Software protection keys (also called Dongles) most often reject to work with USB2LPT (or even dongle emulators, e.g. this one).

In/Out Target Missed

Current dongle drivers (.SYS or .VxD) contain the following code sequence:
	mov	eax,cr4
	btr	eax,3		;switch off PENTIUM Debug Extension (DE)
	mov	cr4,eax
	in	al,dx		;or out dx,al
As you can see here, they switch back the processor back to 486 mode directly before executing any IN or OUT instruction to the parallel port. A 486 processor doesn't support I/O breakpoints. Bingo!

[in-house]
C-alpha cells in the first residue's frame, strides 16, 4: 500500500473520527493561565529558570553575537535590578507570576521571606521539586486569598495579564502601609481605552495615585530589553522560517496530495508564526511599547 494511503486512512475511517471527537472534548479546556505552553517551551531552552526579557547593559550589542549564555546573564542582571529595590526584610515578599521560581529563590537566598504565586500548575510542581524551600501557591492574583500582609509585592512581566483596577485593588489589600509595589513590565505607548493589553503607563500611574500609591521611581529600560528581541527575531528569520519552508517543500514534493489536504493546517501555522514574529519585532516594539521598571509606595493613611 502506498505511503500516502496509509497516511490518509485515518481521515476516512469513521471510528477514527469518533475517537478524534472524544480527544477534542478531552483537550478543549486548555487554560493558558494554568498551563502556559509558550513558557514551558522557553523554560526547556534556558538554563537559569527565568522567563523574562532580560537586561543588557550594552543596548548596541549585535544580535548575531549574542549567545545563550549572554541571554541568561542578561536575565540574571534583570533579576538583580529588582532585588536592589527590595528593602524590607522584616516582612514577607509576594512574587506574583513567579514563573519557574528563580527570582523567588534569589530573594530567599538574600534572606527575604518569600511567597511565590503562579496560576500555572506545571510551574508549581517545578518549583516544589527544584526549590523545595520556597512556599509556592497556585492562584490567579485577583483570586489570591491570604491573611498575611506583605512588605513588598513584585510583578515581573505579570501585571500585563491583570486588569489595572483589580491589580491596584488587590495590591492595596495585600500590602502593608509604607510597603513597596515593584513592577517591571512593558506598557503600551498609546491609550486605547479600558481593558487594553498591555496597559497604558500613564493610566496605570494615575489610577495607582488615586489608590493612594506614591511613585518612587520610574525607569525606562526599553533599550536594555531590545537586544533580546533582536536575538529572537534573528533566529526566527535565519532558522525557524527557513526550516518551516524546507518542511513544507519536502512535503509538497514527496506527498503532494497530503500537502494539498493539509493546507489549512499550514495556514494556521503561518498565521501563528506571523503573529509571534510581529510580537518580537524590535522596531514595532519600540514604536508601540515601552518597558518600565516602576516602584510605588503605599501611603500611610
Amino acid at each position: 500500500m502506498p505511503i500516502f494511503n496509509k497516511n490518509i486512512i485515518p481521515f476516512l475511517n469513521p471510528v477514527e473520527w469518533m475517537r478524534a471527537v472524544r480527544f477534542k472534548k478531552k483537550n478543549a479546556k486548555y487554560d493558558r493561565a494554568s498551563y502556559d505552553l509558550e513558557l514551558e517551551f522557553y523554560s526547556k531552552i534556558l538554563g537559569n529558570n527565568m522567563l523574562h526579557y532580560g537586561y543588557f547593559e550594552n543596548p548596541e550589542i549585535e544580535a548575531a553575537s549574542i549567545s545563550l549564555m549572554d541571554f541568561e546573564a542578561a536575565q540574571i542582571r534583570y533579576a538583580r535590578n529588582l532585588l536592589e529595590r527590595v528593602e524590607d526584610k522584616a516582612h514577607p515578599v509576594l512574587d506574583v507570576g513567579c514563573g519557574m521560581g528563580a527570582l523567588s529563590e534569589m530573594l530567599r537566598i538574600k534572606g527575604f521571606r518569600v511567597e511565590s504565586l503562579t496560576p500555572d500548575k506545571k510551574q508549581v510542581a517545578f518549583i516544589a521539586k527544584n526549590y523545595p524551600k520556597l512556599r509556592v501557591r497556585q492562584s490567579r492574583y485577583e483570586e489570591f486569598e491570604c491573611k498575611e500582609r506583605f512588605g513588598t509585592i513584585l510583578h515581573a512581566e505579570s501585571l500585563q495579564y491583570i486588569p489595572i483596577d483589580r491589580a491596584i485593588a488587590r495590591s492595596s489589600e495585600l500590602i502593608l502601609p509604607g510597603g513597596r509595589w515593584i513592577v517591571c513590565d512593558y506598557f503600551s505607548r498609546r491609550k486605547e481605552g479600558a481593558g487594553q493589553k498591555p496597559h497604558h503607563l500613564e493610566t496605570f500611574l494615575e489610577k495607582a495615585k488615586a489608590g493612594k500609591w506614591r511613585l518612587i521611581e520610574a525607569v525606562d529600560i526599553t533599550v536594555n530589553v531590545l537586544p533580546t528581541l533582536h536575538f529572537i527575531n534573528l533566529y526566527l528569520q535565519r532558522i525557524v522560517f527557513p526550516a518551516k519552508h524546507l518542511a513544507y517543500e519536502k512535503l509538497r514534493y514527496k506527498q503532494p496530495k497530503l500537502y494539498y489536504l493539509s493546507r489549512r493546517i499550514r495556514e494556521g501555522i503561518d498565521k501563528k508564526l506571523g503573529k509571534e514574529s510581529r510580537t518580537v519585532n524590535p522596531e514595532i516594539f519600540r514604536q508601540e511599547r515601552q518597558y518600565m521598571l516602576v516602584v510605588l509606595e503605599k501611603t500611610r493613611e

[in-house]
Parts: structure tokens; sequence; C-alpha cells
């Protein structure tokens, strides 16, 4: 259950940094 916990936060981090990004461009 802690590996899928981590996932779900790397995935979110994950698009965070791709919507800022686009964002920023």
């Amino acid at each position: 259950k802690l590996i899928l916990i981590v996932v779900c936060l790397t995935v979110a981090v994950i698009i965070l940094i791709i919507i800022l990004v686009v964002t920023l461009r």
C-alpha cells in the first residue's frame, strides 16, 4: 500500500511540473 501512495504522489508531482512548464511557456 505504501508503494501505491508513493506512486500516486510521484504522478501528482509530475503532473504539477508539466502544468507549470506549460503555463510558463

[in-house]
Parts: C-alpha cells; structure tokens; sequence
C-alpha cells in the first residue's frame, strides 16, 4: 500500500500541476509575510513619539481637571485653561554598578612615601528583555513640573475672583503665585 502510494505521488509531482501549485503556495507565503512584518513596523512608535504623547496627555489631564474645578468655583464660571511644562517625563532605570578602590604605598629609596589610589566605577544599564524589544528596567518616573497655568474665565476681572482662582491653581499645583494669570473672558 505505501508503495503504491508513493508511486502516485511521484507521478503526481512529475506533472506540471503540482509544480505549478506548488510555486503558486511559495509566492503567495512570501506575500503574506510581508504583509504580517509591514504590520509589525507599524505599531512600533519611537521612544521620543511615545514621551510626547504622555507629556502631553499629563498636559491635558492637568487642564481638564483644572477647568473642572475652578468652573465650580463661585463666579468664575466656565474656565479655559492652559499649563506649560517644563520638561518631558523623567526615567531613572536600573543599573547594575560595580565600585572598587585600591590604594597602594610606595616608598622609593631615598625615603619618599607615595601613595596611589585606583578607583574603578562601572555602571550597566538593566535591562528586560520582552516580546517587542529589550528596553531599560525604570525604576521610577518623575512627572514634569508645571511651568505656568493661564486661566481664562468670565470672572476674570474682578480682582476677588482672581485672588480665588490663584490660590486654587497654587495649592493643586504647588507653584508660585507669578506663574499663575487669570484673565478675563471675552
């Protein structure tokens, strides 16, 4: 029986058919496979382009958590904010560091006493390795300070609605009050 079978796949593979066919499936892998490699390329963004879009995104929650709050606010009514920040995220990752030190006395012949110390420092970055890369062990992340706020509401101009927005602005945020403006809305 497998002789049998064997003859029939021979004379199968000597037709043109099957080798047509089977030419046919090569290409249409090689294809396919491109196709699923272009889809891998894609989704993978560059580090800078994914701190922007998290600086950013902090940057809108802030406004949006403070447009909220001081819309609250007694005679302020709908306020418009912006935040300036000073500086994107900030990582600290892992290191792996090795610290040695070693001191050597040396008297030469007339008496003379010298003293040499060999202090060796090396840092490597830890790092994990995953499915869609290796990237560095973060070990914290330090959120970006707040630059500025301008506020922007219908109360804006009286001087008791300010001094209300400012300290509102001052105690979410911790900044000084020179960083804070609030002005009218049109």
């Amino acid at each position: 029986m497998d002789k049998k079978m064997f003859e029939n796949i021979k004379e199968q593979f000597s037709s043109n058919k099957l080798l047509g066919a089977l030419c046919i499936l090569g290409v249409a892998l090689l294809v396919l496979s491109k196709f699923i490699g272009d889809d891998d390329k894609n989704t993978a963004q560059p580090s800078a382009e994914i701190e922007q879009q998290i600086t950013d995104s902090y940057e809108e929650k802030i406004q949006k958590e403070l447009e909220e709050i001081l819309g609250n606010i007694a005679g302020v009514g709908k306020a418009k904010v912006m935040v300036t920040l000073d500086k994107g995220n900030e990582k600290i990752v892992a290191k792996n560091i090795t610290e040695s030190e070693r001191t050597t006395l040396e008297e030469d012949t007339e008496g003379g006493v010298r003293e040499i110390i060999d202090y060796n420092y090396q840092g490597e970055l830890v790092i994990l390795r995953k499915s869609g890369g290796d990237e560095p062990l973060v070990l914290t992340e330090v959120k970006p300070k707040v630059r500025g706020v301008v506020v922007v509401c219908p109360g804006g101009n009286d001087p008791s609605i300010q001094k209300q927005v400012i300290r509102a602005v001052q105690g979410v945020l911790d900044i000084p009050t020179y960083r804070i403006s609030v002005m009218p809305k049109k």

This switch-back code cannot be protected by another hardware breakpoint. A lucky hacker may try to scan the kernel memory for such code sequences by a timer procedure.

The one-and-only possible solution to cope with such code is using a Virtual Machine (VM). Typical VM software copes with this Debug Extension bit as it doesn't permit the guest system to put the host system back to 486 mode. In this way, the protected software can see the dongle while USB2LPT.SYS driver is running in either the guest or host system (try yourself!).